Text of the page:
Are You Really Driving On The Cheap?

Honda Civic GX trunk

Reduced trunk of the Honda Civic GX. Anyone for beans on toast with a glass of milk?

Are you really driving on the cheap? That’s the question an owner of a NGV may be asked occasionally. The only monetary disavantage of a NGV is the initial cost which can be alleviated by buying used. In my prior post I listed CNG advantages, many of which are monetary, which is the focus of this article.

As the owner of a Honda Civic GX, for the last two and a half months I have collected data to see how much I am saving and how much you could save.

The CNG savings I have split into two groups, fuel savings and vehicle savings.

Fuel Savings

For a period of 2 1/2 months from 23 November 2009 to 5 February 2010 I noted several metrics. At each refueling I recorded miles driven, gallons used, price per gallon of CNG, and the cost of regular gasoline. I also calculated averages over this time period.

I drove 2,381 miles, needing 18 fill ups, 5 of which were only partial. By this I mean that a NGV is dependent on how well the fuel is compressed. Lower PSI means less fuel in the tank. It isn’t a big deal, it just means you get to drive less before the next fill up.

I refueled on average every 4.1 days, having averaged 132 miles. The most I drove between refueling was 184 miles, the least 91 miles. The range was reduced by the partial fill ups. New 3,600 PSI pumps are being installed which will add 15% more fuel to the tank. My average MPG was 31 which was all city driving.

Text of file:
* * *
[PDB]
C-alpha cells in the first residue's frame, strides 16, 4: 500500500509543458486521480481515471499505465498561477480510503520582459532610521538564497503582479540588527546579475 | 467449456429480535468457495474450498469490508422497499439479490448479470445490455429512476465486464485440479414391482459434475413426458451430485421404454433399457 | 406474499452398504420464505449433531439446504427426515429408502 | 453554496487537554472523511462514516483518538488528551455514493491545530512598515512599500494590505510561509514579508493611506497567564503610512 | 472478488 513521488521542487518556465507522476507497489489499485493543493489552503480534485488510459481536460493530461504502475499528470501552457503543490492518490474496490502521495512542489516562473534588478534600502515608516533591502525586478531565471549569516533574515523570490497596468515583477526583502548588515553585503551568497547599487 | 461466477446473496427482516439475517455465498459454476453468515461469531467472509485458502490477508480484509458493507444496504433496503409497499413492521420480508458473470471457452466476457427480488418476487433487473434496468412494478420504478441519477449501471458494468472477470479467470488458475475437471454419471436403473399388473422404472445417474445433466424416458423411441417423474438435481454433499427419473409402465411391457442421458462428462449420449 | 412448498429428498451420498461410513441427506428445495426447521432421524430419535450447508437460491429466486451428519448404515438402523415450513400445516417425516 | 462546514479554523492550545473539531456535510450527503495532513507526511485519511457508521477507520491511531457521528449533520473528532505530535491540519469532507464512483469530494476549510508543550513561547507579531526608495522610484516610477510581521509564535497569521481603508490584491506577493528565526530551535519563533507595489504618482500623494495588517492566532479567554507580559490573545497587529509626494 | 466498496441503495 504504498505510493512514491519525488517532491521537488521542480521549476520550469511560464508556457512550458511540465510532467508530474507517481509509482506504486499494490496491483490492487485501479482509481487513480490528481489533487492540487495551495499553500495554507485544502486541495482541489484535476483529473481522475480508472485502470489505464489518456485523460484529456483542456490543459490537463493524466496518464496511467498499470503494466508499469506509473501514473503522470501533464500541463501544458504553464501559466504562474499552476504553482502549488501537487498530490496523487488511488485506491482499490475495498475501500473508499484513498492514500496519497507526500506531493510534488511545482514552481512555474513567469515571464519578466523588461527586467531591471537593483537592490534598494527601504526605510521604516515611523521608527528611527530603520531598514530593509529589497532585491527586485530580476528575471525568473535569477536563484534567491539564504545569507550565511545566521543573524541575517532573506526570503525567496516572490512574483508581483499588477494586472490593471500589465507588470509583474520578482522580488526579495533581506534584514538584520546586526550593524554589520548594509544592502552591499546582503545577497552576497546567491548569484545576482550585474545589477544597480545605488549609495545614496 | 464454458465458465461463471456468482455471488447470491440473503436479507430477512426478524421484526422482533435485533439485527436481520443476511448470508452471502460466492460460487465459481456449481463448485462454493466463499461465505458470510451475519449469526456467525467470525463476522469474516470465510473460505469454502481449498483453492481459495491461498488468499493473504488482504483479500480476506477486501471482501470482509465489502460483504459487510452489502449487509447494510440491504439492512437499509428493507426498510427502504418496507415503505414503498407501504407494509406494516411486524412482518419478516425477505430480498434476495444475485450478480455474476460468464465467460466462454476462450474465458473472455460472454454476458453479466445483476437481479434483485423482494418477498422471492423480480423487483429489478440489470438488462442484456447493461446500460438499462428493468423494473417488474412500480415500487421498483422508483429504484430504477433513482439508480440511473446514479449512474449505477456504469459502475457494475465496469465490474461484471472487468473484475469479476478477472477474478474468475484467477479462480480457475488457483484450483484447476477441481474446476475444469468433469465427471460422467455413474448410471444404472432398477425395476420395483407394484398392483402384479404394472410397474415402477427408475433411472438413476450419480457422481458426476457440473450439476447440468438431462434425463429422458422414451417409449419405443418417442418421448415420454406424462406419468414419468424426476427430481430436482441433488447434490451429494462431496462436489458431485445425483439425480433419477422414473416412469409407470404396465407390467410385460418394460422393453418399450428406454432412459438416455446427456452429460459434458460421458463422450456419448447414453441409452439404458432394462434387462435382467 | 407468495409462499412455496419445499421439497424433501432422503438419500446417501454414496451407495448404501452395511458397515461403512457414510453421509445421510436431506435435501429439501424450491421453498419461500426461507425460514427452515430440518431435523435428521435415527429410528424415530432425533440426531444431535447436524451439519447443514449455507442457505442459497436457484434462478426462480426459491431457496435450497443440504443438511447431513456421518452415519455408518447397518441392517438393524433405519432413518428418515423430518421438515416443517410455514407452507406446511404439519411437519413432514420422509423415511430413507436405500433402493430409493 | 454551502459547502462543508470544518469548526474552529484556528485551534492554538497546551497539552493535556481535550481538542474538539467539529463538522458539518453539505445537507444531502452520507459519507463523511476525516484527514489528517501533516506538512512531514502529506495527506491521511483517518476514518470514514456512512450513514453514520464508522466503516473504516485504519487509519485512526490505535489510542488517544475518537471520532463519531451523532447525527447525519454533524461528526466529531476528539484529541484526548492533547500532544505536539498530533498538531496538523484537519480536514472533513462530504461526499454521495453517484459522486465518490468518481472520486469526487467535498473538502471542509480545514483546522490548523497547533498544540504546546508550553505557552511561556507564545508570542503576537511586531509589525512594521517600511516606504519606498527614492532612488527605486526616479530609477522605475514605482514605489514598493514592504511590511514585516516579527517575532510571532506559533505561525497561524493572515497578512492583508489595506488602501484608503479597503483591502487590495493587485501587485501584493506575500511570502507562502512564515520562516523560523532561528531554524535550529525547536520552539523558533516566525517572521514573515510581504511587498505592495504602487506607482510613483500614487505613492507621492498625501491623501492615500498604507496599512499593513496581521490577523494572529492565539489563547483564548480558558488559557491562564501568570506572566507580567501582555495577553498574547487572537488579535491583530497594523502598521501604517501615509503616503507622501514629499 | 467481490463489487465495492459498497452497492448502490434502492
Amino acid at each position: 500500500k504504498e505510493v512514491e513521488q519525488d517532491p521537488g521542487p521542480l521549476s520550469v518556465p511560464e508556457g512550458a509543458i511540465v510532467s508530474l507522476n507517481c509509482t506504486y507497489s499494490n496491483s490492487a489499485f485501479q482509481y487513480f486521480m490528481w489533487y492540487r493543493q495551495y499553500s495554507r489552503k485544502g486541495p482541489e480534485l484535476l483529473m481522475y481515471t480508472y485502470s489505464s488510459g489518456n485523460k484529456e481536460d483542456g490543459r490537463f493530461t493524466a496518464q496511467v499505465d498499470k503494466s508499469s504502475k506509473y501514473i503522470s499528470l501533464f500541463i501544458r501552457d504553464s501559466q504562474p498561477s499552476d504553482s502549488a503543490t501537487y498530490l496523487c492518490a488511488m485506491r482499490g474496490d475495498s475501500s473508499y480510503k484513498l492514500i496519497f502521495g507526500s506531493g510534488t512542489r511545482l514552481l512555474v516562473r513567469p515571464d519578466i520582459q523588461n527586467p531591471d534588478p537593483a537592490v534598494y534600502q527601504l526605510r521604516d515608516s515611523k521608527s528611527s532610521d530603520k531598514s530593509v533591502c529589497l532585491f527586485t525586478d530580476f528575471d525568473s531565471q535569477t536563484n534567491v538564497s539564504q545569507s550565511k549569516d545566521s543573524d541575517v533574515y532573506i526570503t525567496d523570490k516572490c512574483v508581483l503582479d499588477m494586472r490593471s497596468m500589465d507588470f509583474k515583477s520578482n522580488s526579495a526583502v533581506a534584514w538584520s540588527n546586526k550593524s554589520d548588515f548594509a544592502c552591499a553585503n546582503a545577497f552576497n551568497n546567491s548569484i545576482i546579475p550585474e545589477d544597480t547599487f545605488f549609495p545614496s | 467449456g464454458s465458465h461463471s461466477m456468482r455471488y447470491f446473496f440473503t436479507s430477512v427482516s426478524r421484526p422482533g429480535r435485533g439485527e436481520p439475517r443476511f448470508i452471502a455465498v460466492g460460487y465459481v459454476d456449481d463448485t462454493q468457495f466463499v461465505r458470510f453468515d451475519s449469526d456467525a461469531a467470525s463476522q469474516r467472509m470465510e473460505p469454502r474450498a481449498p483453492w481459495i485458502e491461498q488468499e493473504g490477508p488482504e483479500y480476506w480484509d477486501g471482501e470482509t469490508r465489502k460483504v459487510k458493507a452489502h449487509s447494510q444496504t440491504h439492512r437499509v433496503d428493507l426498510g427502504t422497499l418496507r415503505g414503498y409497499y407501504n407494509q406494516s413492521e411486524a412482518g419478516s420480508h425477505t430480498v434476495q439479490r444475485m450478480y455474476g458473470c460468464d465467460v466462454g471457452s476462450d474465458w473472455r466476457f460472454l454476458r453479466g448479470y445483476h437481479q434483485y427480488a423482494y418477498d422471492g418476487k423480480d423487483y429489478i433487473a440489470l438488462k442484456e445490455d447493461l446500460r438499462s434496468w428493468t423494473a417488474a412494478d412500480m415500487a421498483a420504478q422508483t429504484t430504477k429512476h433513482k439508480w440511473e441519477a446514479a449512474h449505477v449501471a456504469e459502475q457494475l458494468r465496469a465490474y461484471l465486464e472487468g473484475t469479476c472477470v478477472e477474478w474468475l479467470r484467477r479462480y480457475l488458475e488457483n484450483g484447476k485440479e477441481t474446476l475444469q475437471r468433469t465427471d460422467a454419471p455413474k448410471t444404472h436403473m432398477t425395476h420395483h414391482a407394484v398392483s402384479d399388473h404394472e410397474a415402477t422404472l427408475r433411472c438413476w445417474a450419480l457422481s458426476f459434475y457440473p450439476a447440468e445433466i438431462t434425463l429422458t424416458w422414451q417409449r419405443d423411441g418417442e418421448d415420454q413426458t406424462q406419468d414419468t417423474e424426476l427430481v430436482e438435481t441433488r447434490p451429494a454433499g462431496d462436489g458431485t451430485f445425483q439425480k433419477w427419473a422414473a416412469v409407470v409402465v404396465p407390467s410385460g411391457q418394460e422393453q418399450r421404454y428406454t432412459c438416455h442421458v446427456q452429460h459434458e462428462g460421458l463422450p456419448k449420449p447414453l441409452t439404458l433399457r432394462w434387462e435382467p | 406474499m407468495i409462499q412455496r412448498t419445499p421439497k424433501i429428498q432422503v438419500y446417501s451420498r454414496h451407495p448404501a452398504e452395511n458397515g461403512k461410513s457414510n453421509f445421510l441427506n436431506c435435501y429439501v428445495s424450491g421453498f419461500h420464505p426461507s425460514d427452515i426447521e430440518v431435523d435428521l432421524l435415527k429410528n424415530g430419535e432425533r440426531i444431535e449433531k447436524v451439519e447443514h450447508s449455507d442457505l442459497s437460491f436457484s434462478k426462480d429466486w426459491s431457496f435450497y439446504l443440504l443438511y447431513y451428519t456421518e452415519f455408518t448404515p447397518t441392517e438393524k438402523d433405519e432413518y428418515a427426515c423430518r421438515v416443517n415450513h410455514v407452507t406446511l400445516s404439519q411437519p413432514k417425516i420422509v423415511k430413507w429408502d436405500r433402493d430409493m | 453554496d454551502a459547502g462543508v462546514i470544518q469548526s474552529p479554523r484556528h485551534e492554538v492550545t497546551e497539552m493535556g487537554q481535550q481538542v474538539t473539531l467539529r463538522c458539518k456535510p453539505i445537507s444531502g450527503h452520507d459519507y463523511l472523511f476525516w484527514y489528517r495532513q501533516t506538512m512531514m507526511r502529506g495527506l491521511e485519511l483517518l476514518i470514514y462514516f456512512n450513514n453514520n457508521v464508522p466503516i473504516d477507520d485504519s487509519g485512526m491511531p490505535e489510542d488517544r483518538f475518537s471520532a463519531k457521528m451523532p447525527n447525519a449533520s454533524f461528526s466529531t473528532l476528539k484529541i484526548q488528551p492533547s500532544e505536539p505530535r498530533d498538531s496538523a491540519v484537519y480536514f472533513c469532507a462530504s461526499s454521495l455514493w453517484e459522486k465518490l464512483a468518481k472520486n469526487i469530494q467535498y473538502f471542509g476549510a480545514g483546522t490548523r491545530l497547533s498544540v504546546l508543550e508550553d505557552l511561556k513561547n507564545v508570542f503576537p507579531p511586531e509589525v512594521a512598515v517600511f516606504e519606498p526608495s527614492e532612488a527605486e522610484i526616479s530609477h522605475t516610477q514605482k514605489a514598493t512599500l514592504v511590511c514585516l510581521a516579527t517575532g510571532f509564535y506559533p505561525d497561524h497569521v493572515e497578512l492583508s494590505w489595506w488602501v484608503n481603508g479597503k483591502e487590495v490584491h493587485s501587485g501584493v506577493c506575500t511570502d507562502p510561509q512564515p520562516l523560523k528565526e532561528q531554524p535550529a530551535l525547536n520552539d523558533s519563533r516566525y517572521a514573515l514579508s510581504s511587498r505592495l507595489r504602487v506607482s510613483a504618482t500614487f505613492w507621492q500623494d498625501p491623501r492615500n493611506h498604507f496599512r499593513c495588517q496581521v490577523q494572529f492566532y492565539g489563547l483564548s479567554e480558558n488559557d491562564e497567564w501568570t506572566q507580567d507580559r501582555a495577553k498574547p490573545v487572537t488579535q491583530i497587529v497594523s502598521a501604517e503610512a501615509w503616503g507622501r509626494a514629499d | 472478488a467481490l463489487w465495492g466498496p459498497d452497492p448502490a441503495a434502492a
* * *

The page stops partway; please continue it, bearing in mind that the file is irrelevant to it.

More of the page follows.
The cost per gallon was 93 cents, which includes 8 1/2 cents Alternative Fuels Tax, except for one fill up at the University of Utah which was $1/gallon. A Division of Fleet Operations & Surplus Services Gascard is required at the U of U, Utah State, and Jordan, Alpine, and Granite School Districts. The average fill up was 4.32 gallons costing $4.03 (not a typo).

The most I filled my tank was with 5.688 gallons. The rated capacity is 7.2 gallons at 3,000 psi and 8 gallons at 3,600 psi. In theory one could drive 240 miles on a full tank. Don’t ask me what you do if you run out of gas, I don’t like to think about that.

In summary, I spent $72.62 on CNG to drive 2,381 miles while regular gas would have cost $220.89. Regular gas varied from a low of $2.49 to $2.71 a gallon, the average being $2.57. My savings was $128.27, the difference between CNG and gasoline.

Vehicle Savings

There are vehicle savings because of my switch from a 2007 Honda Accord V6, rated at 18 mpg in city driving. By driving the Civic GX the savings amounted to $141.20 over the same time period. This is the difference in the cost of gasoline the V6 would have required.

EMPG

A coworker and I use Equivalent Miles Per Gallon (EMPG) as a fun measure of the value CNG delivers. EMPG is the mpg you would get if the extra cost of gasoline was converted to mpg using a NGV thus:

Cost of gasoline / Cost of CNG x CNG mpg = Equivalent mpg

Using our formula I came up with an average of 86 EMPG. This will easily exceed over 100 EMPG this summer.

Summary

The total savings is $269.47 over 2,381 miles or 11.3 cents a mile. Or put another way: it cost 3 cents a mile. The savings will increase this summer when gasoline rises. CNG prices will likely be fixed at 93 cents even when gasoline crosses $4 a gallon. At least for a time.

The biggest downside is the reduced range and sparse filling stations. A minor inconvenience is the reduced trunk as shown in the photograph. But these are not monetary disadvantages, it just means a few more minutes to stop and refuel.

If you live in Utah it is well worth it for 93 cents gas.